Monica and I have been lucky enough to attend quite a few screenings of The Atom Smashers, and we've usually been able to stand at the front of the theatre, sharing a microphone, answering questions from the people in the audience after the film ends. It's really fun, actually. For the same reason that proud parents never tire talking about how smart their babies are, we could probably talk forever about our film.

There is a consistency in the questions we're asked, whether in Chicago, Vancouver, or Norway. One of the first to come up is "where did you find this topic?" Often the way the question is asked implies "where in the world did you find this topic?" Or even "what on earth were you thinking?"

It seems to be a predictable pattern: the general public is astonished to find that a) scientists are people not that different from everyone else, and b) that their lives involve exciting stories. It reveals the extent of the disconnect many people seem to have regarding science, and as New York Times science writer Natalie Angier says in our film, it's a disconnect that starts as "early as the fourth grade" and once people get off that track, it's very hard to get back on.

I answer the question by mentioning the newspaper article I read in the Chicago Tribune in 2000 (a link to which I would post here but the Tribune makes you pay for archived articles --- boo) in which science writer Ronald Kotulak beautifully and dramatically set up the scenario that eventually became our film.

It seems a little odd to give so simple an answer: "I read a newspaper article about it" --- but in truth I think that's how the best ideas strike. An idea in one medium presents itself for adaptation into another. When teaching a class at Northwestern to sophomore film students, I discuss where story ideas come from and give another example of just such an adaptive transformation: I remember a day quite clearly in 2003 when I was driving in Kansas City, listening to NPR, and heard a story about how NASA was going to deliberately crash the Galileo space probe into Jupiter so that it would not accidentally hit Europa, one of Jupiter's moons that is potentially harboring life. I nearly crashed my car into a signpost. What a bizarre moment, I thought, and immediately imagined a scene where the scientists sat around a high-energy radio speaker, listening for the last whistling signal before it stuttered to a stop. What would they say to each other? What would they be feeling like?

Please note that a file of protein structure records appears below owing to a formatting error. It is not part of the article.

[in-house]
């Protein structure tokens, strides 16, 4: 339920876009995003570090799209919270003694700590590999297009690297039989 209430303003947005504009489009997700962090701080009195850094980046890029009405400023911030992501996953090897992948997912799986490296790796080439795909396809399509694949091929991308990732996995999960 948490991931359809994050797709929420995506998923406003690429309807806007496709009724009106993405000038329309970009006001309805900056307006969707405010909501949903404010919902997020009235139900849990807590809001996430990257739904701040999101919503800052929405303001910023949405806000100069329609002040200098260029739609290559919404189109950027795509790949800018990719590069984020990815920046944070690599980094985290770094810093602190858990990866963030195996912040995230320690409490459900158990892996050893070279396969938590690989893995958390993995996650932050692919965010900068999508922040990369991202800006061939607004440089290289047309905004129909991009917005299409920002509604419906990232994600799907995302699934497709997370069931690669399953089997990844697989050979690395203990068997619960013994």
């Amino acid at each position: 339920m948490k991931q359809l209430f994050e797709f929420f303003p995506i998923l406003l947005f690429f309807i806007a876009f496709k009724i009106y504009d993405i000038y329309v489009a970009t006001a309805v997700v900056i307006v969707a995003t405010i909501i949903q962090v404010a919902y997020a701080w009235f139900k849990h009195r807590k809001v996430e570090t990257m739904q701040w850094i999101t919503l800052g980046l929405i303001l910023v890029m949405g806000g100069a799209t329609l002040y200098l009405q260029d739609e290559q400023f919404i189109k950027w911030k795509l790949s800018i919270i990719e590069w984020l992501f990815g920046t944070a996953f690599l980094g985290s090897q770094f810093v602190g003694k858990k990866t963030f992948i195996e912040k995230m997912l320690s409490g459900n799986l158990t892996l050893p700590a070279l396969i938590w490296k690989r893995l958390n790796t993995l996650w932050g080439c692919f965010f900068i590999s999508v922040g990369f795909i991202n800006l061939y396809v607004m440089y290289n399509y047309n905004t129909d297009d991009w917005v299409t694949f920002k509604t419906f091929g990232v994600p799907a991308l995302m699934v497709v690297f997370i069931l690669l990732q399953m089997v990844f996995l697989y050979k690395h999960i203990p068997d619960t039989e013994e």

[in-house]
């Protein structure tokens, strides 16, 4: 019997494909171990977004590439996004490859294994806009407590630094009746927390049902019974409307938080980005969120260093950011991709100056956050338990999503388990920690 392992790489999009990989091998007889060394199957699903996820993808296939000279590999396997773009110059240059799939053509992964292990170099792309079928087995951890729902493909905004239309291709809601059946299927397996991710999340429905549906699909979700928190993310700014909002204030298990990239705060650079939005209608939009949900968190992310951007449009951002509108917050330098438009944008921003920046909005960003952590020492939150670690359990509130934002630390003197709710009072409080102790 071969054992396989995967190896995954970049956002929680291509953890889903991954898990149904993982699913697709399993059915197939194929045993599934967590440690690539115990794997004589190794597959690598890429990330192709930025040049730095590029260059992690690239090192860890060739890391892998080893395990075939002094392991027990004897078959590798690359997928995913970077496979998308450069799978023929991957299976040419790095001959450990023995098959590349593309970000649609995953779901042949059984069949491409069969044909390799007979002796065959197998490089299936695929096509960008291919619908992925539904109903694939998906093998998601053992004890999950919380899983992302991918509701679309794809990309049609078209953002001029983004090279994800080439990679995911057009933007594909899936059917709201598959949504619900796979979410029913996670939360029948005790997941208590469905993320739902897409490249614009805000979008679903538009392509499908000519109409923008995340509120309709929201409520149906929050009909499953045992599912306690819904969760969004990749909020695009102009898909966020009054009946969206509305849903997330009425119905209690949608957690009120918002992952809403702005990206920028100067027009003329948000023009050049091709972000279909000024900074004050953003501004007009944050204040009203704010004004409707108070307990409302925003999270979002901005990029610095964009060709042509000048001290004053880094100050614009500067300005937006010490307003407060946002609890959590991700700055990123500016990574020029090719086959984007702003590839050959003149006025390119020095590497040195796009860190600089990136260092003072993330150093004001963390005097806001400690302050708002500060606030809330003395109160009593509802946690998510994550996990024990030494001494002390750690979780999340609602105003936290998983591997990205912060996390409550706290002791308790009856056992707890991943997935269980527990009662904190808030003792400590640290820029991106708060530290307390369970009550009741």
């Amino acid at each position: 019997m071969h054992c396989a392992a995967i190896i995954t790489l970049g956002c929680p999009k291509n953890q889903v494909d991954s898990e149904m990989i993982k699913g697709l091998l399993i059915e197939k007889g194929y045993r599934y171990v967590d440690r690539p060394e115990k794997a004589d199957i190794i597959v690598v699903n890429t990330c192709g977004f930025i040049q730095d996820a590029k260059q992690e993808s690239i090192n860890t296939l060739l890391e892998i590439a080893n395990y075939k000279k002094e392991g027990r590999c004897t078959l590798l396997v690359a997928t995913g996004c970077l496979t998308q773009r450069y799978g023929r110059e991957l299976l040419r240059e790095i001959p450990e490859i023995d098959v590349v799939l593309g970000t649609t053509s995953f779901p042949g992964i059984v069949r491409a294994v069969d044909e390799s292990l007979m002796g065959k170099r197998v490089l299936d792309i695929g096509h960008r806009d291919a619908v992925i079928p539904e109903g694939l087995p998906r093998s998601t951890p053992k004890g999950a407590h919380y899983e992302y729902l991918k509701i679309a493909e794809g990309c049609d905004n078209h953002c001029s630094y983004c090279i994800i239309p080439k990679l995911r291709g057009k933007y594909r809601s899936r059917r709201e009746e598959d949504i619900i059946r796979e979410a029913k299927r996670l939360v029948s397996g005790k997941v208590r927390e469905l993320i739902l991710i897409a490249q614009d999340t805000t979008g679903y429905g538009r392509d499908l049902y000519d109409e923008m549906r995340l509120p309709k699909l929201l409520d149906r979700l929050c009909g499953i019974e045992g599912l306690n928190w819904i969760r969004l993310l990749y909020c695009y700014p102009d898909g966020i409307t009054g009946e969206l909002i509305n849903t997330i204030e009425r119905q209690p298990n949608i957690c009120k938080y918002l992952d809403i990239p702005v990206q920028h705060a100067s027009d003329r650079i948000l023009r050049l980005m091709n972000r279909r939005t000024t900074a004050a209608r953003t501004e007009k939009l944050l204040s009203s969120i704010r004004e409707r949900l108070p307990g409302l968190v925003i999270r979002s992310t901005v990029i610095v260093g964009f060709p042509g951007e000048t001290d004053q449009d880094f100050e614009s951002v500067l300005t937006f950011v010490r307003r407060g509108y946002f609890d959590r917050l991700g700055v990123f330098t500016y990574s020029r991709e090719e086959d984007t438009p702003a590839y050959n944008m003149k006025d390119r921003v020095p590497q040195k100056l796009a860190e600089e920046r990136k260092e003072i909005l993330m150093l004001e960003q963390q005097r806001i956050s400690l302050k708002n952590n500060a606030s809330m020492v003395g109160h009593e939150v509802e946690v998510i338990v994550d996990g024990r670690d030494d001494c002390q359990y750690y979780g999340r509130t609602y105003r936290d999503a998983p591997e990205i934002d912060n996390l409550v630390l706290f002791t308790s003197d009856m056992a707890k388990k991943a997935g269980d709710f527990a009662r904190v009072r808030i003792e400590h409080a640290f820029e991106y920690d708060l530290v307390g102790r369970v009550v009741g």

This time, rather than a documentary, I decided to write a short film script with that little scene at its heart --- not with scientists, but rather with a couple of ... well, science-lovers. I asked Andrew Suprenant, the producer of The Atom Smashers, to produce it, and the script won the Chicago IFP Production fund, which meant we were able to make the film with donated goods and services from cameras to film to editing and the whole shebang. The title? Galileo's Grave. It's nearly done, but got moved to the back burner behind The Atom Smashers.

Maybe it's just that I have a soft spot for where pathos intersects with the scientific method, but I believe the world of science is teeming with great stories. I think that's good news for us at 137 Films, because that's what we focus on.

And yes, when we premiered Galileo's Grave in Chicago, I stood up with Andrew, sharing a microphone, for the Q&A session. The first question? "Where did you get this idea?"